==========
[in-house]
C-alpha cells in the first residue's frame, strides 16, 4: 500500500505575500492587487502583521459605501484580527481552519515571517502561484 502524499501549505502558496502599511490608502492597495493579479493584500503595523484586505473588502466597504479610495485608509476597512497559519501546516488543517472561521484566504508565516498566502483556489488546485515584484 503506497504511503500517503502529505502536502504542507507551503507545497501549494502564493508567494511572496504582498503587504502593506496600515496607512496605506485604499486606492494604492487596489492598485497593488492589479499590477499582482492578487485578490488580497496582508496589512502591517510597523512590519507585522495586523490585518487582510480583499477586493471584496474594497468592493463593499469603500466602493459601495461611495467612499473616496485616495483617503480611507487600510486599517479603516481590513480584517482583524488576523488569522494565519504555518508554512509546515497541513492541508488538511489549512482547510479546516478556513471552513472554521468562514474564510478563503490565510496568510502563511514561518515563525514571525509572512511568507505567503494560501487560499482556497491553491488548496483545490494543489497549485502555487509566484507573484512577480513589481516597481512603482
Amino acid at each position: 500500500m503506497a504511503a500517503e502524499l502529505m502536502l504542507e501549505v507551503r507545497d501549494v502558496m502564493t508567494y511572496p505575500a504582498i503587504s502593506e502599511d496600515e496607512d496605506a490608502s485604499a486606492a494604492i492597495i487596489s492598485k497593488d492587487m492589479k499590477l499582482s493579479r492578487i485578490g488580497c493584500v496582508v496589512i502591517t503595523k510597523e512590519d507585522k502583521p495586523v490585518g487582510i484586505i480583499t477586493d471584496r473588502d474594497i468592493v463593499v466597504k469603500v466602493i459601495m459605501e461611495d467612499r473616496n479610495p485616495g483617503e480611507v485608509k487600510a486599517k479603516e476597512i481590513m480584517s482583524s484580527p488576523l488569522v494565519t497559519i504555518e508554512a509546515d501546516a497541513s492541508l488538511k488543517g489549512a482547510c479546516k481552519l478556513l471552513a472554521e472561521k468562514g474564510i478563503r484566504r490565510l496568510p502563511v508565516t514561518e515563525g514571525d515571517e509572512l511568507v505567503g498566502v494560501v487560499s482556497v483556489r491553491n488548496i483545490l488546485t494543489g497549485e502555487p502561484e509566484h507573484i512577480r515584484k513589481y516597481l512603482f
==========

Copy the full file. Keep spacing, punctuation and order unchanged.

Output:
[in-house]
C-alpha cells in the first residue's frame, strides 16, 4: 500500500505575500492587487502583521459605501484580527481552519515571517502561484 502524499501549505502558496502599511490608502492597495493579479493584500503595523484586505473588502466597504479610495485608509476597512497559519501546516488543517472561521484566504508565516498566502483556489488546485515584484 503506497504511503500517503502529505502536502504542507507551503507545497501549494502564493508567494511572496504582498503587504502593506496600515496607512496605506485604499486606492494604492487596489492598485497593488492589479499590477499582482492578487485578490488580497496582508496589512502591517510597523512590519507585522495586523490585518487582510480583499477586493471584496474594497468592493463593499469603500466602493459601495461611495467612499473616496485616495483617503480611507487600510486599517479603516481590513480584517482583524488576523488569522494565519504555518508554512509546515497541513492541508488538511489549512482547510479546516478556513471552513472554521468562514474564510478563503490565510496568510502563511514561518515563525514571525509572512511568507505567503494560501487560499482556497491553491488548496483545490494543489497549485502555487509566484507573484512577480513589481516597481512603482
Amino acid at each position: 500500500m503506497a504511503a500517503e502524499l502529505m502536502l504542507e501549505v507551503r507545497d501549494v502558496m502564493t508567494y511572496p505575500a504582498i503587504s502593506e502599511d496600515e496607512d496605506a490608502s485604499a486606492a494604492i492597495i487596489s492598485k497593488d492587487m492589479k499590477l499582482s493579479r492578487i485578490g488580497c493584500v496582508v496589512i502591517t503595523k510597523e512590519d507585522k502583521p495586523v490585518g487582510i484586505i480583499t477586493d471584496r473588502d474594497i468592493v463593499v466597504k469603500v466602493i459601495m459605501e461611495d467612499r473616496n479610495p485616495g483617503e480611507v485608509k487600510a486599517k479603516e476597512i481590513m480584517s482583524s484580527p488576523l488569522v494565519t497559519i504555518e508554512a509546515d501546516a497541513s492541508l488538511k488543517g489549512a482547510c479546516k481552519l478556513l471552513a472554521e472561521k468562514g474564510i478563503r484566504r490565510l496568510p502563511v508565516t514561518e515563525g514571525d515571517e509572512l511568507v505567503g498566502v494560501v487560499s482556497v483556489r491553491n488548496i483545490l488546485t494543489g497549485e502555487p502561484e509566484h507573484i512577480r515584484k513589481y516597481l512603482f